By: Brandon Waller
Hello Hanford Team and Associates! I am a new addition to the ongoing project of facilitating the Hanford site cleanup, joining Hanford Challenge (HC) for Winter Quarter through the University of Washington’s Service Learning opportunity. Given that most people here have been a part of this effort for much longer than I have, it seems only fair to let everyone know a little about myself.
I am in my senior year, and cross-enrolled between the Seattle and Bothell UW Campuses. I am pursuing a major in Environmental Science, specifically in the field of Earth System Science, which deals with the physical nature of the world and how each field and process relates to and affects each other. My affinity towards the environment comes from being a Pacific Northwest native, a member of a very outdoorsy family, and an active member in the Scouting program for the better part of two decades, as well as receiving the rank of Eagle Scout. Outside of educational pursuits, I have also been involved with the sport of Men’s Gymnastics for around 17 years, and am currently competing my last season for the University of Washington Men’s Gymnastics Team.
I first heard about HC though the environmental course I am taking at the Seattle Campus: ENVIR/POLI SCI 384: Global Environmental Politics. HC was one of a few dozen businesses or organizations that could be partnered with for the class’s Service Learning opportunity. After doing some research on the top 5-10 positions that stuck out to me, I elected to follow up with HC because of how unique the organization felt to me. I had only heard of the Hanford Nuclear Site a couple times before, despite driving past it a few times, but had never been given enough information to know the degree of the issues that it presented. It seemed rare and admirable that there was an organization that was as committed to the problems and solutions of a single entity, even though few people were conscious of the gravity of the situation. That level of dedication makes me excited to be working with HC.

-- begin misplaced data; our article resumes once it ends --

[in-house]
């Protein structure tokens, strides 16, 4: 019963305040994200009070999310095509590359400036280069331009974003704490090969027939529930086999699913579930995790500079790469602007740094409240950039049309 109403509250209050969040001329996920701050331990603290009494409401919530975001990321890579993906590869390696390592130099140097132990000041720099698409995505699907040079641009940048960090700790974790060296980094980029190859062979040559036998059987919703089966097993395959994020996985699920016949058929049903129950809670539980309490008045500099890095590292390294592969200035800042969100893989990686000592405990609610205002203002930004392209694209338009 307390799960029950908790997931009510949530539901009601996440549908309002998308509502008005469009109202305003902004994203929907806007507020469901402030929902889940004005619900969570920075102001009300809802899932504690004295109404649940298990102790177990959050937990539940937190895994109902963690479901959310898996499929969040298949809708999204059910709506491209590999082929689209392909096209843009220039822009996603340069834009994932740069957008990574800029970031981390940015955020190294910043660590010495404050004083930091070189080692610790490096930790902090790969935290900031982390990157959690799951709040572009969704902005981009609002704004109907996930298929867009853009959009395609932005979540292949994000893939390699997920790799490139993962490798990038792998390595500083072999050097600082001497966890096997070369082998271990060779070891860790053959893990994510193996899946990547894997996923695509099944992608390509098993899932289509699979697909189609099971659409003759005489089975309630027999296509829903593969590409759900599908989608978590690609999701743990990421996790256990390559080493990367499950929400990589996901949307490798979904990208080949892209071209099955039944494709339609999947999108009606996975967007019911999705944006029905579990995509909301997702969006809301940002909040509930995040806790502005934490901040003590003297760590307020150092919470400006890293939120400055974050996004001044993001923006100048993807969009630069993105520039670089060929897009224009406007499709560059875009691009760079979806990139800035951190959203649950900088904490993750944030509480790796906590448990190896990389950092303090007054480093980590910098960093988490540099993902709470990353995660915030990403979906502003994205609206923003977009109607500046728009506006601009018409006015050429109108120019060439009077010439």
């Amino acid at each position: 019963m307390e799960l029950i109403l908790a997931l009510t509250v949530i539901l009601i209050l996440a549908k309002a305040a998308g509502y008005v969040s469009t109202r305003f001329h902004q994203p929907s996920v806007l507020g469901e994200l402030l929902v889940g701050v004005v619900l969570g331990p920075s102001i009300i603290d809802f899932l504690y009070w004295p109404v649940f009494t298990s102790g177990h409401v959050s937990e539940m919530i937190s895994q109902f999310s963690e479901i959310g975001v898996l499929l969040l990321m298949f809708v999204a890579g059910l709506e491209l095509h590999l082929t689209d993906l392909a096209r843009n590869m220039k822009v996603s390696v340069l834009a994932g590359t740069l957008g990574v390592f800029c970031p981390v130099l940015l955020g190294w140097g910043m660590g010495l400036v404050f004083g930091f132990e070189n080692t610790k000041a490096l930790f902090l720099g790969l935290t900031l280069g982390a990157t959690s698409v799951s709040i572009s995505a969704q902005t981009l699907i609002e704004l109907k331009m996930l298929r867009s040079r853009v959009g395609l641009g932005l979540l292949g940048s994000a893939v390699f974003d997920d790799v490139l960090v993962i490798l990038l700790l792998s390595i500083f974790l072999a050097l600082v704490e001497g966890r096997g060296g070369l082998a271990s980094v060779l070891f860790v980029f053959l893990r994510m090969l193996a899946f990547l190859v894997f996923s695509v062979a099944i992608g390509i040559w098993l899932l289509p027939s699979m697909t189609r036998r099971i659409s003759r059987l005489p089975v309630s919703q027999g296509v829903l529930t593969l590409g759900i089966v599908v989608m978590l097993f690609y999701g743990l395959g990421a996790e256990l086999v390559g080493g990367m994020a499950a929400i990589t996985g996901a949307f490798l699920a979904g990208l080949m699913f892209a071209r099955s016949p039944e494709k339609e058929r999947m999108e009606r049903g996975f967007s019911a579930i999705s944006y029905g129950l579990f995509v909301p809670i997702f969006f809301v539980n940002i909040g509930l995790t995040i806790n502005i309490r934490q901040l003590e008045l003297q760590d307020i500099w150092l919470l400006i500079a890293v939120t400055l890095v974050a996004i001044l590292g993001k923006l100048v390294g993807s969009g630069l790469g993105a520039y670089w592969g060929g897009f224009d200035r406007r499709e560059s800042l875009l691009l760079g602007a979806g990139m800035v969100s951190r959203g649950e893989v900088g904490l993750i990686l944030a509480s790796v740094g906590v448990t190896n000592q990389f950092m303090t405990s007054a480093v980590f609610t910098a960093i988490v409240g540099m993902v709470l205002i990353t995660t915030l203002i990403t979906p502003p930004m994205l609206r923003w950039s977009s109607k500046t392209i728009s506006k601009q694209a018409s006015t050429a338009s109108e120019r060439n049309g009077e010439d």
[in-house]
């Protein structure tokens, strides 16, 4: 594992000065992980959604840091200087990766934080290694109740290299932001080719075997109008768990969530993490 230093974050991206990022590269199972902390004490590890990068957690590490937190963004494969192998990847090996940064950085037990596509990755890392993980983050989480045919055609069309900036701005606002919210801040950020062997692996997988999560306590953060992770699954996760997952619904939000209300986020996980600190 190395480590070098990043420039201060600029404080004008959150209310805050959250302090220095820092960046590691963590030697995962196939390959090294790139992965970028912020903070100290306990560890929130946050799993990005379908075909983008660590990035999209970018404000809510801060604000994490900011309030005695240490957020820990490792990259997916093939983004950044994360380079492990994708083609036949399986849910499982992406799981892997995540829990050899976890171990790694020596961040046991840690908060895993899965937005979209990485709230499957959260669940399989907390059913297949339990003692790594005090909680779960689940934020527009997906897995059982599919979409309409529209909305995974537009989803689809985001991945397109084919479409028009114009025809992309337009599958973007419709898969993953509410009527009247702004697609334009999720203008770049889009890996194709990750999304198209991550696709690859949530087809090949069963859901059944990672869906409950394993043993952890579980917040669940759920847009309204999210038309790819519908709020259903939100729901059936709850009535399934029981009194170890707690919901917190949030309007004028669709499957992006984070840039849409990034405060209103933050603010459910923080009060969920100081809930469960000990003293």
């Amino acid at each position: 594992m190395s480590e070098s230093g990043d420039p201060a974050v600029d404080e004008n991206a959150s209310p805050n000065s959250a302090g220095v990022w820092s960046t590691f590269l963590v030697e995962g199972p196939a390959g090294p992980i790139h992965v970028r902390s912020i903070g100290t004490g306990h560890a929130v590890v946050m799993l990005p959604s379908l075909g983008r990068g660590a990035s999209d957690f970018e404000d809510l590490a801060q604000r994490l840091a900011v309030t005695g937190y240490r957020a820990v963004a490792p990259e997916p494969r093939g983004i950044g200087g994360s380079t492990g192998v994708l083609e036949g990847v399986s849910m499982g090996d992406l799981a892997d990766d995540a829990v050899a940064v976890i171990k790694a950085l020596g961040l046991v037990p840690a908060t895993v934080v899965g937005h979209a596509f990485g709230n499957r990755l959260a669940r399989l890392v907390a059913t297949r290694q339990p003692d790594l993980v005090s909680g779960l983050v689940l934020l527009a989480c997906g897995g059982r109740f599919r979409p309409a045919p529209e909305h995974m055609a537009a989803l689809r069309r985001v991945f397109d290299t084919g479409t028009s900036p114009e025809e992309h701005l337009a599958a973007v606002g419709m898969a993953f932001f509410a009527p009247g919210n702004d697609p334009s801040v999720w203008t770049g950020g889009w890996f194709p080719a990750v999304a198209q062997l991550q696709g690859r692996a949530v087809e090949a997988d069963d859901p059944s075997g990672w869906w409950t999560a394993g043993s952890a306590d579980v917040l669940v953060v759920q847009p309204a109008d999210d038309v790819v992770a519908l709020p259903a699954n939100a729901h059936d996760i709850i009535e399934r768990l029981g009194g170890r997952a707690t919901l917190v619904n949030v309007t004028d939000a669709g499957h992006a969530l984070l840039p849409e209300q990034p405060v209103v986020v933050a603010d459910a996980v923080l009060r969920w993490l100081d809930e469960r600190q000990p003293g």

There are a lot of parallels between the Hanford Site cleanup and the subjects that my degree has covered. Though I am not very informed on the details of nuclear production, I am very familiar with how pollution of all kinds can affect natural processes. As a result, my interest in the cleanup is focused around how the presence of radioactive materials affects wildlife within the area or watershed, and how the resulting changes in water quality can affect outside territories. Another large parallel comes from the links between the cleanup and global climate change. Climate change has become a very public issue recently, especially due to the COP 21 panel in Paris, so a large portion of my education has focused on it. The information I have has sparked an interest in learning more and assisting with the effects that climate change has on Hanford, especially when it comes to the connection with the two and the Department of Energy.
One of the reasons that I have invested as much time as I have into an Environmental Science degree is because of how important it is to me to make a difference. I believe that environmental issues are some of the most important and least understood problems in the world today, and that the only way to remedy that is to empower knowledgeable and active people to make changes to the political, social, and personal responses to problems. This is something that Hanford Challenge specializes in, making me all the more excited to work with them.